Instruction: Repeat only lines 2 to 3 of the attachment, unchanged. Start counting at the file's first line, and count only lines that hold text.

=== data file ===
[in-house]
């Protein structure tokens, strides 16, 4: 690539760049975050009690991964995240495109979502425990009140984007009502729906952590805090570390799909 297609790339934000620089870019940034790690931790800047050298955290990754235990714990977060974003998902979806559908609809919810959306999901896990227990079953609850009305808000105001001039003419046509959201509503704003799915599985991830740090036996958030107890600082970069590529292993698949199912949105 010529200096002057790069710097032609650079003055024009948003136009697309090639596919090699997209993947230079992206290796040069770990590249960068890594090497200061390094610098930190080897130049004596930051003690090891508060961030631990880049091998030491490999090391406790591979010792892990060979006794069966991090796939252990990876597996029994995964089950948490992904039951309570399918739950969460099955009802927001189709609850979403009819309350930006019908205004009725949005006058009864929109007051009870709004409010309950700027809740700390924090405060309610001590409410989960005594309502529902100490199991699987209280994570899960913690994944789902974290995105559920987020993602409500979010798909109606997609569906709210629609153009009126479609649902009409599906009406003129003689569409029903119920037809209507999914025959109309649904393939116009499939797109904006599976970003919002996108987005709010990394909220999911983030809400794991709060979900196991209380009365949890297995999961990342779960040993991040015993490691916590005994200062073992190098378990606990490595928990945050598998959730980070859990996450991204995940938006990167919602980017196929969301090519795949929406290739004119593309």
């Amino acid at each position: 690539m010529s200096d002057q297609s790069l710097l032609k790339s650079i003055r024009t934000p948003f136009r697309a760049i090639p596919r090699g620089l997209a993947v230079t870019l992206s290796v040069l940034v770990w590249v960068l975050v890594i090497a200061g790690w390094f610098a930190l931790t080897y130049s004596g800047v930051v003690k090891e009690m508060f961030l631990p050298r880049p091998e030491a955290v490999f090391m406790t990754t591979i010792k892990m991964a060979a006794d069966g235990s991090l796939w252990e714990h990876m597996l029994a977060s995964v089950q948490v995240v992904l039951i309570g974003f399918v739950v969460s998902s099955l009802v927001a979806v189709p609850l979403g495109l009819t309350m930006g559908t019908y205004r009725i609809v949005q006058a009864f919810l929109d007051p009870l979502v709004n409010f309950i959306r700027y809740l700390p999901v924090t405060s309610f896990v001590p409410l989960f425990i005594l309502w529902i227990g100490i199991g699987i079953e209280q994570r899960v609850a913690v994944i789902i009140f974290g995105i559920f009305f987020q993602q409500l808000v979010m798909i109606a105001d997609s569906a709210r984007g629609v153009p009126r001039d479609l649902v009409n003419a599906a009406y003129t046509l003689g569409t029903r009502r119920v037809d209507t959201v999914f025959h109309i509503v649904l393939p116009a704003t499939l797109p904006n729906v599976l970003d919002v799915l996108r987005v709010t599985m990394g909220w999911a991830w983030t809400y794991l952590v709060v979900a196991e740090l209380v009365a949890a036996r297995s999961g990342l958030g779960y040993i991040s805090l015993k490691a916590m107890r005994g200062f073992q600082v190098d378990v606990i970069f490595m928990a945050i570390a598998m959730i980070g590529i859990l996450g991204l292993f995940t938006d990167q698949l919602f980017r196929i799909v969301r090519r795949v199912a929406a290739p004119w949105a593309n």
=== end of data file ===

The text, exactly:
């Protein structure tokens, strides 16, 4: 690539760049975050009690991964995240495109979502425990009140984007009502729906952590805090570390799909 297609790339934000620089870019940034790690931790800047050298955290990754235990714990977060974003998902979806559908609809919810959306999901896990227990079953609850009305808000105001001039003419046509959201509503704003799915599985991830740090036996958030107890600082970069590529292993698949199912949105 010529200096002057790069710097032609650079003055024009948003136009697309090639596919090699997209993947230079992206290796040069770990590249960068890594090497200061390094610098930190080897130049004596930051003690090891508060961030631990880049091998030491490999090391406790591979010792892990060979006794069966991090796939252990990876597996029994995964089950948490992904039951309570399918739950969460099955009802927001189709609850979403009819309350930006019908205004009725949005006058009864929109007051009870709004409010309950700027809740700390924090405060309610001590409410989960005594309502529902100490199991699987209280994570899960913690994944789902974290995105559920987020993602409500979010798909109606997609569906709210629609153009009126479609649902009409599906009406003129003689569409029903119920037809209507999914025959109309649904393939116009499939797109904006599976970003919002996108987005709010990394909220999911983030809400794991709060979900196991209380009365949890297995999961990342779960040993991040015993490691916590005994200062073992190098378990606990490595928990945050598998959730980070859990996450991204995940938006990167919602980017196929969301090519795949929406290739004119593309």
């Amino acid at each position: 690539m010529s200096d002057q297609s790069l710097l032609k790339s650079i003055r024009t934000p948003f136009r697309a760049i090639p596919r090699g620089l997209a993947v230079t870019l992206s290796v040069l940034v770990w590249v960068l975050v890594i090497a200061g790690w390094f610098a930190l931790t080897y130049s004596g800047v930051v003690k090891e009690m508060f961030l631990p050298r880049p091998e030491a955290v490999f090391m406790t990754t591979i010792k892990m991964a060979a006794d069966g235990s991090l796939w252990e714990h990876m597996l029994a977060s995964v089950q948490v995240v992904l039951i309570g974003f399918v739950v969460s998902s099955l009802v927001a979806v189709p609850l979403g495109l009819t309350m930006g559908t019908y205004r009725i609809v949005q006058a009864f919810l929109d007051p009870l979502v709004n409010f309950i959306r700027y809740l700390p999901v924090t405060s309610f896990v001590p409410l989960f425990i005594l309502w529902i227990g100490i199991g699987i079953e209280q994570r899960v609850a913690v994944i789902i009140f974290g995105i559920f009305f987020q993602q409500l808000v979010m798909i109606a105001d997609s569906a709210r984007g629609v153009p009126r001039d479609l649902v009409n003419a599906a009406y003129t046509l003689g569409t029903r009502r119920v037809d209507t959201v999914f025959h109309i509503v649904l393939p116009a704003t499939l797109p904006n729906v599976l970003d919002v799915l996108r987005v709010t599985m990394g909220w999911a991830w983030t809400y794991l952590v709060v979900a196991e740090l209380v009365a949890a036996r297995s999961g990342l958030g779960y040993i991040s805090l015993k490691a916590m107890r005994g200062f073992q600082v190098d378990v606990i970069f490595m928990a945050i570390a598998m959730i980070g590529i859990l996450g991204l292993f995940t938006d990167q698949l919602f980017r196929i799909v969301r090519r795949v199912a929406a290739p004119w949105a593309n």